Let me first briefly say why I am in China. Here is North West China in Ningxia province. You can hardly find people from southern provinces, like Guangdong, or even from Hong Kong. I’m staying in a town called Qingtongxia, 40 km from Gangchengzi village, where I carried out my field work to interview apple growers. I visit their orchards for farm assessments. Until now, I have visited around 20 orchards to find out what had changed in their farm practices after converting to organic farming. Also, to see what are the social, economic and ecological benefits of growing organic apples, and what do they plan for the future. Another thing is to carry out RISE (Response Induced Sustainability Evaluation) for 10 orchards and at the end, to hold a farmer workshop to feedback the results to those farmers.

I am glad that things turned out quite well at the end, although there were some tough times and frustrated moments. Because of the early April hailstorm, apple blossoms were hit and apple trees can bear only little fruits, 60-80% less than the normal yield. Therefore, many farmers were not at home and out of town for side-jobs, as construction workers or work for some nearby vineyards. So it was hard for me to contact farmers for interview or to visit their orchards. Only their wives or grandsons- or daughters stay at home. For a few times I slept over at their homes because it’s already late when I finished the interview at late night. But most of them are very warm welcoming; getting known I am from afar and generally they are helpful all the time. It’s funny to see one farmer has a big mansion with a rose garden next to his apple orchard. I nearly got lost when I was looking for a toilet. Most farmers have a big pasma or LCD TV at home and quite well living standard. I wonder if they earn more than what we earn in Hong Kong, as most of them own beautiful houses.

The highlight of my stay was to hold a farmer workshop to present the topic what is farm sustainability and findings from my RISE assessments. Talking about time keeping, Chinese farmers ain’t like Swiss. We planned the workshop at 7 pm and there were only a few came. I was so worried back then, but people started showing up one by one, slowly, and finally the workshop started at 9:15am. I tried my best to finish it on time. It was the first time for me to present in Chinese. To be frank I speak English better than Chinese, but I am happy that they told me my mandarin Chinese had improved a lot in a month time. My parents also came for visit and support, I’m glad to let them know what my work is actually about and everything in a Chinese farm village was new for them – people from the big city.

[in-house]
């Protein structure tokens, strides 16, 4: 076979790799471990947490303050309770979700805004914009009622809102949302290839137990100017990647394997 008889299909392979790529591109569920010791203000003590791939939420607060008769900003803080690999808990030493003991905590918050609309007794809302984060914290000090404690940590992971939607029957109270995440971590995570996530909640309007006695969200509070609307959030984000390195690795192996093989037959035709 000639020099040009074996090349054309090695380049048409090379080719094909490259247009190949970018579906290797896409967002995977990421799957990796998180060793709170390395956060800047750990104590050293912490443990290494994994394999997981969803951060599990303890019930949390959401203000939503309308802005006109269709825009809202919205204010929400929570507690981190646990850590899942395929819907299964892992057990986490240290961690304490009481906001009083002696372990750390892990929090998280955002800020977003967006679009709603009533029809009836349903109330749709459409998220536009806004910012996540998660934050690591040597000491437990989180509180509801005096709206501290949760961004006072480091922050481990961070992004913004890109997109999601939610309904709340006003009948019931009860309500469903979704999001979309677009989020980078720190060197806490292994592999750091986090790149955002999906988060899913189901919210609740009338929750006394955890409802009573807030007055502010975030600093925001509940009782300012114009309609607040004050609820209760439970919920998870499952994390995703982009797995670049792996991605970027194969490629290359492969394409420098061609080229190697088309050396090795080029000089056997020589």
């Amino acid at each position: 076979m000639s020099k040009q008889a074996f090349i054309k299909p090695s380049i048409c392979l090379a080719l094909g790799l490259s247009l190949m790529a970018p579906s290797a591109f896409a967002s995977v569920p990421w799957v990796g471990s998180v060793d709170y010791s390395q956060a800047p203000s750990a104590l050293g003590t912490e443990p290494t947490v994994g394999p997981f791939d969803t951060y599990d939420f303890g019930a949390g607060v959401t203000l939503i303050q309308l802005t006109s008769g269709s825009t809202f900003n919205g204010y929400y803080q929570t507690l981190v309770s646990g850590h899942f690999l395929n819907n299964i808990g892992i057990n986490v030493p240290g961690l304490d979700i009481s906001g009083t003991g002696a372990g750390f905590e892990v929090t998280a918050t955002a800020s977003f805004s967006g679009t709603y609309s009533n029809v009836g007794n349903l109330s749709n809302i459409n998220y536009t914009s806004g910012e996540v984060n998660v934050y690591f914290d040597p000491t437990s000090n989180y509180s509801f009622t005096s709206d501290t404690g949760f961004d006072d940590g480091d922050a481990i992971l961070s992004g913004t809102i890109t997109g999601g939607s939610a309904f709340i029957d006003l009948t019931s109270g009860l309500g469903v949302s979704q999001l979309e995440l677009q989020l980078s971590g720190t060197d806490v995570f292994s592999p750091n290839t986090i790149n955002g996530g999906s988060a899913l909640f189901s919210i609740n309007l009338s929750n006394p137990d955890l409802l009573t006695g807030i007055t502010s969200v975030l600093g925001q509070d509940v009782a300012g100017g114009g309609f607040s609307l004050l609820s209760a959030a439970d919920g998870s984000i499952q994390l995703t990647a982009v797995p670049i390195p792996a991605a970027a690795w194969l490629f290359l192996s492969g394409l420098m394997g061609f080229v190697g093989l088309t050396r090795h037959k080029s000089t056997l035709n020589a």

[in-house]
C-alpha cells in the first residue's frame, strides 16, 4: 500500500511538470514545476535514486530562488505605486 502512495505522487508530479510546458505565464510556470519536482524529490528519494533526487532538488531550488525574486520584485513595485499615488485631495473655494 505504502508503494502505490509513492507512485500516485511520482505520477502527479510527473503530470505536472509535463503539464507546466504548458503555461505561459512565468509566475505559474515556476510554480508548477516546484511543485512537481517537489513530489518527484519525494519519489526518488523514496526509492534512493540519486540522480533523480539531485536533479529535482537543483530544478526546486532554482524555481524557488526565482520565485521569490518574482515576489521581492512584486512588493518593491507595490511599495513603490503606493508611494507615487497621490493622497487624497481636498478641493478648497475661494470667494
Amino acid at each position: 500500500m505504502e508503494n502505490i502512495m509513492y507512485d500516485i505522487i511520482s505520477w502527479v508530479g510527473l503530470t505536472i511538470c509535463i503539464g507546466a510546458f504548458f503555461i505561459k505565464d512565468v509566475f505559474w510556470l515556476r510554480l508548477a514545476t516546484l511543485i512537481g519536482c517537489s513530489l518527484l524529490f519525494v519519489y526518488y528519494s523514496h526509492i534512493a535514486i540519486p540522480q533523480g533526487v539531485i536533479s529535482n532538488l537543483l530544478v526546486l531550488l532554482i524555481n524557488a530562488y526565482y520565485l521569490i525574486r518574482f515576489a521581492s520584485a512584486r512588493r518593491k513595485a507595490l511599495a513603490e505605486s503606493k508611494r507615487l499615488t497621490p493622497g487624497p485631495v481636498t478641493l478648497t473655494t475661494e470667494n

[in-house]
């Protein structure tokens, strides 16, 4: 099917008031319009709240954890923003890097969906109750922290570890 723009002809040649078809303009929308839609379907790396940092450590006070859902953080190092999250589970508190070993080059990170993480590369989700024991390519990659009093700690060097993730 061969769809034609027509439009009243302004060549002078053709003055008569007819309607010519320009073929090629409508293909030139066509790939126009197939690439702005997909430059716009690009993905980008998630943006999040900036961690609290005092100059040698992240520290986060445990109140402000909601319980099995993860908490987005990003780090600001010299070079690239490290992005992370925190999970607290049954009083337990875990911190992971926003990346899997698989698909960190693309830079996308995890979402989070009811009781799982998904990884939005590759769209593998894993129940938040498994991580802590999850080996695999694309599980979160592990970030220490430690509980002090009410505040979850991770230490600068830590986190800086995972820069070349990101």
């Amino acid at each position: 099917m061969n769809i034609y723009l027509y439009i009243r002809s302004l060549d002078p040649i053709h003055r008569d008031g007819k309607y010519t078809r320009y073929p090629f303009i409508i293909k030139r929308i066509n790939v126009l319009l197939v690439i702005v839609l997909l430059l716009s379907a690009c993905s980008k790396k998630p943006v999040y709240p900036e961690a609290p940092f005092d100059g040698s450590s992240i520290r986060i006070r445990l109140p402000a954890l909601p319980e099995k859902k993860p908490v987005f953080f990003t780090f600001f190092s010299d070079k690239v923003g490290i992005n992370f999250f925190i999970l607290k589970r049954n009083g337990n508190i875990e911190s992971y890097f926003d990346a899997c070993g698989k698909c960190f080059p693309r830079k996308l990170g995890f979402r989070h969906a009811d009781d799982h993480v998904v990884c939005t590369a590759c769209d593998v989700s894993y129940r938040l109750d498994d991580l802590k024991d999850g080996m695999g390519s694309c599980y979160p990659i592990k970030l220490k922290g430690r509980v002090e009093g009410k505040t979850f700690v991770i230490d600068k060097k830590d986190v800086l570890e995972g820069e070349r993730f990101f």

The sun is heating really hard right how overhead me, I guess I have to go and hide inside a library. Last few days in Ningxia, I plan to visit a few closer apple growers and farewell with them, travel to south of Ningxia to the “no-man’s land” and gather myself again. My dad mocked me, saying I live like a Gypsy, a nomadic girl, moving from place to place. I also wonder where and when will I find a place to settle down, where I feel like home.  

Friday, 24 May 2013

Fricktal Bees :-)

Still a week to go before I leave Frick for my field work in China – Ningxia – a dry region in south of Inner Mongolia. Work-wise, I am quite prepared for the 30 interviews with the apple growers out there. These days I am sort of on my way to finalize the questionnaires for the farmer survey, some translation works have got done too. But what also takes time is to coordinate with the trading companies and my mentors and supervisor, they spread all over the world! Switzerland, Germany, Netherlands, China… Internet and skype really make communication easier in this era of globalization. At the moment, what I worry the most is the language barrier. In Ningxia, Hui is the local dialect that most farmers speak. I can speak Chinese Mandarin, but not even fluent (Cantonese is my mother tongue...). I can imagine works would be more tough, when I don't speak the farmers' language at all. That also means it will take double time to finish an interview, which took me an hour in my trial interview. Can't even imagine a 5 hours RISE assessment (a sustainability assessment tool at farm level) will turn out to be 10 hours. I think both me and the interviewed farmer will gonna be K.O!!